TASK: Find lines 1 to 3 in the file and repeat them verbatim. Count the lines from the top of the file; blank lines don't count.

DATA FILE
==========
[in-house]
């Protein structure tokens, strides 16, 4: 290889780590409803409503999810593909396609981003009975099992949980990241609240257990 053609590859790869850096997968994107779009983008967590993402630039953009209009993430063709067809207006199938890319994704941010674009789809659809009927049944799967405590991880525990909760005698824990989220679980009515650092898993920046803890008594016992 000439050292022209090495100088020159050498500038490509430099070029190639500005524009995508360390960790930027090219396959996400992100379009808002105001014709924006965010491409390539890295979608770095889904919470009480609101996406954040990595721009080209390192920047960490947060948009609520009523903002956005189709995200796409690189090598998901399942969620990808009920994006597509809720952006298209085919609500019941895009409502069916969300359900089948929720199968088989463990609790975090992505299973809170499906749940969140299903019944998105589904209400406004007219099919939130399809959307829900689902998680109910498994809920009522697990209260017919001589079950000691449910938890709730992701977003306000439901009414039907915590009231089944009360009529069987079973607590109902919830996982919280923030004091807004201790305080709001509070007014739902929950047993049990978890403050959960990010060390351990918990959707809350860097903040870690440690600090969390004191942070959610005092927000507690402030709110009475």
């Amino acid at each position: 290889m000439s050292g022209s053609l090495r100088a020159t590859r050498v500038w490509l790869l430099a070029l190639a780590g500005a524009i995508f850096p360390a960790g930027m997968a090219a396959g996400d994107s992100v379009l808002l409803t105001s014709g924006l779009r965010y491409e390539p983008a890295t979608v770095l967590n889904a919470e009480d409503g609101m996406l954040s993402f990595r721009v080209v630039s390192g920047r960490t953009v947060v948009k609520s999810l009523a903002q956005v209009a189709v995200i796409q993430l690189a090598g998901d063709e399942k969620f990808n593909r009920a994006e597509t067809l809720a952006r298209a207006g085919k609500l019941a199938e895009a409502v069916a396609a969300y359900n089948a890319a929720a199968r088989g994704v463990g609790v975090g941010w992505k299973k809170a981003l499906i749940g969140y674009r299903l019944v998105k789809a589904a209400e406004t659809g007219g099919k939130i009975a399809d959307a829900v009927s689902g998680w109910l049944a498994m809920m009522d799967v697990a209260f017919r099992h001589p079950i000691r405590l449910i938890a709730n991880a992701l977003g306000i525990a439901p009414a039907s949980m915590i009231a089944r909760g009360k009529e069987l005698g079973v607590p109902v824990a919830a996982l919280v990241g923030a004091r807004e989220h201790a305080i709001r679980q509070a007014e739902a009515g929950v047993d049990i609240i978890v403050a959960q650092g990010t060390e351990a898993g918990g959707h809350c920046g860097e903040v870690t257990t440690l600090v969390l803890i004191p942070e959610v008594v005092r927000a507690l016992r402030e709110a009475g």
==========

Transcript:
[in-house]
């Protein structure tokens, strides 16, 4: 290889780590409803409503999810593909396609981003009975099992949980990241609240257990 053609590859790869850096997968994107779009983008967590993402630039953009209009993430063709067809207006199938890319994704941010674009789809659809009927049944799967405590991880525990909760005698824990989220679980009515650092898993920046803890008594016992 000439050292022209090495100088020159050498500038490509430099070029190639500005524009995508360390960790930027090219396959996400992100379009808002105001014709924006965010491409390539890295979608770095889904919470009480609101996406954040990595721009080209390192920047960490947060948009609520009523903002956005189709995200796409690189090598998901399942969620990808009920994006597509809720952006298209085919609500019941895009409502069916969300359900089948929720199968088989463990609790975090992505299973809170499906749940969140299903019944998105589904209400406004007219099919939130399809959307829900689902998680109910498994809920009522697990209260017919001589079950000691449910938890709730992701977003306000439901009414039907915590009231089944009360009529069987079973607590109902919830996982919280923030004091807004201790305080709001509070007014739902929950047993049990978890403050959960990010060390351990918990959707809350860097903040870690440690600090969390004191942070959610005092927000507690402030709110009475």
């Amino acid at each position: 290889m000439s050292g022209s053609l090495r100088a020159t590859r050498v500038w490509l790869l430099a070029l190639a780590g500005a524009i995508f850096p360390a960790g930027m997968a090219a396959g996400d994107s992100v379009l808002l409803t105001s014709g924006l779009r965010y491409e390539p983008a890295t979608v770095l967590n889904a919470e009480d409503g609101m996406l954040s993402f990595r721009v080209v630039s390192g920047r960490t953009v947060v948009k609520s999810l009523a903002q956005v209009a189709v995200i796409q993430l690189a090598g998901d063709e399942k969620f990808n593909r009920a994006e597509t067809l809720a952006r298209a207006g085919k609500l019941a199938e895009a409502v069916a396609a969300y359900n089948a890319a929720a199968r088989g994704v463990g609790v975090g941010w992505k299973k809170a981003l499906i749940g969140y674009r299903l019944v998105k789809a589904a209400e406004t659809g007219g099919k939130i009975a399809d959307a829900v009927s689902g998680w109910l049944a498994m809920m009522d799967v697990a209260f017919r099992h001589p079950i000691r405590l449910i938890a709730n991880a992701l977003g306000i525990a439901p009414a039907s949980m915590i009231a089944r909760g009360k009529e069987l005698g079973v607590p109902v824990a919830a996982l919280v990241g923030a004091r807004e989220h201790a305080i709001r679980q509070a007014e739902a009515g929950v047993d049990i609240i978890v403050a959960q650092g990010t060390e351990a898993g918990g959707h809350c920046g860097e903040v870690t257990t440690l600090v969390l803890i004191p942070e959610v008594v005092r927000a507690l016992r402030e709110a009475g």